George Washington took his oath at Federal Hall in New York City and then delivered his speech in the Senate Houses. John Adams was dedicated in 1797 at the Hall of Congress Hall in Philadelphia. 1801 Thomas Jefferson was the first to go to and from his inauguration and became the first President to be inaugurated at the Capitol in Washington.
Inauguration day was not always January. George Washington took the oath of office on April 30, 1779. In the 19th century, March 4th was included in the constitution as the day of inauguration. However, with the ratification of the 20th Amendment in 1933, it was determined that the terms of office of the President and Vice-President would instead end on January 20 at 12:00 noon.
The first President inaugurated on January 20th was Franklin D. Rooseveltwho was sworn in for a second term in 1937 with a large crowd Watching despite the cold, soaked rain.
In 1837 Andrew Jackson and Martin Van Buren drove together in a carriage to the Capitol for the dedication, the first time an outgoing president has joined his successor. “We expected it now, but unfortunately we don’t have it this year,” said Jim Bendat, an initiation historian. “It’s an important symbolic moment to show that the old and the new can get along, even if they’re in a different party.”
A president whose term of office expires does not have to attend the inauguration. In 1801, John Adams was the first president to avoid the swearing-in ceremony of his successor, in this case Thomas Jefferson. After months of falsely declaring that the 2020 elections were stolen, President Trump announced that he would not attend Mr. Biden’s inauguration.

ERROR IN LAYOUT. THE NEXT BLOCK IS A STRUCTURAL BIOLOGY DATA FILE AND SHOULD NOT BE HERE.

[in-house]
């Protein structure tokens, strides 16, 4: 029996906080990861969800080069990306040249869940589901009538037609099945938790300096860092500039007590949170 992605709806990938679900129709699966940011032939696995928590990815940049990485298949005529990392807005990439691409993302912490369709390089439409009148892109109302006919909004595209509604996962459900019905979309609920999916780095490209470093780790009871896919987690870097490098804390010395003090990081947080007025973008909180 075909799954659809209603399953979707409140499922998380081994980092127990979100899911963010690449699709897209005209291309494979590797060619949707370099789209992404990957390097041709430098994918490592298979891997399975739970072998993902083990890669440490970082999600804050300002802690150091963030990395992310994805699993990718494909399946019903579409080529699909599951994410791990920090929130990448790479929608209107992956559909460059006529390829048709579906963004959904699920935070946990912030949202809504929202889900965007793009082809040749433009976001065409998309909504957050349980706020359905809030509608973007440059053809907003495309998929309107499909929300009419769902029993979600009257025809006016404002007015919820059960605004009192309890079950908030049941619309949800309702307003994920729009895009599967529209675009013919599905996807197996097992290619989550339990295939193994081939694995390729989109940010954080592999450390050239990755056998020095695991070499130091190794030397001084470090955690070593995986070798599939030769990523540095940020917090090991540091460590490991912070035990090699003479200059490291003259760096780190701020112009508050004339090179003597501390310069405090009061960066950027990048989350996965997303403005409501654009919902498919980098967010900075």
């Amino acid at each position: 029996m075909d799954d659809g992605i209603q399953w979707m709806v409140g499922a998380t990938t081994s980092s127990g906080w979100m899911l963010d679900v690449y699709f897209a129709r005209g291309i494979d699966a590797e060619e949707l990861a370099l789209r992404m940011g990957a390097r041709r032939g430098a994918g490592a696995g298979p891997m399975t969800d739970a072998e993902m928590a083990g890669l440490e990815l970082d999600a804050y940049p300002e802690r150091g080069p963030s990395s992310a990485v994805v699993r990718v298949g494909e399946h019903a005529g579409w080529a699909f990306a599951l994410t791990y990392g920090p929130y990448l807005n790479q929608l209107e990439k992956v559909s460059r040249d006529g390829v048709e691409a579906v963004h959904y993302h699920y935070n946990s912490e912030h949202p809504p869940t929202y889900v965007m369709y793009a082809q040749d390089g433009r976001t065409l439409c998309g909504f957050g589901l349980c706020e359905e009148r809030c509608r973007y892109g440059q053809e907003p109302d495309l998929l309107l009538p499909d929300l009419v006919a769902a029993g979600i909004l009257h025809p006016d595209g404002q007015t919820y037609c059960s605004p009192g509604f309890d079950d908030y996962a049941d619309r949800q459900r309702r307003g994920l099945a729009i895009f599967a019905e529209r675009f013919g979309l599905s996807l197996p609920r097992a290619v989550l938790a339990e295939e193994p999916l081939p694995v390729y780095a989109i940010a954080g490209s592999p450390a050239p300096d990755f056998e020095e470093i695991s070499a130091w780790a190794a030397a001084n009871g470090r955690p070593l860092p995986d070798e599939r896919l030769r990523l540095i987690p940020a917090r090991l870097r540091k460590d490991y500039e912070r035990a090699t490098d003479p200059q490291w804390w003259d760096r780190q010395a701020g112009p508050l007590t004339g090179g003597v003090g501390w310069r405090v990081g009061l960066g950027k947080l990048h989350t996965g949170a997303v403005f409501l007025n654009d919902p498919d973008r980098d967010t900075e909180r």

Top hats were the traditional headdress of choice for many presidential inaugurations. But Dwight D. Eisenhower replaced it in 1953 by a Homburg in a break with the “official fashion tradition”. The Times reported. kennedy returned to traditional hats in 1961 before disappearing as official garb.
kennedy was the first to add a poet to his inaugural events. The event did not go as planned. Robert Frost, then 86 years old, had planned to read “The Foreword,” verses he wrote for the occasion. But the glare on the side made it difficult for him to see. “I don’t have a good light here at all,” he said, ” according to the Times’ coverage of the event.
Johnson tried to shadow the manuscript with his cylinder. But Frost put it aside instead and recited his poem “The gift directly” what he knew by heart.
Amanda Gorman, who became the first national youth poet in 2017, will read at this year’s ceremony.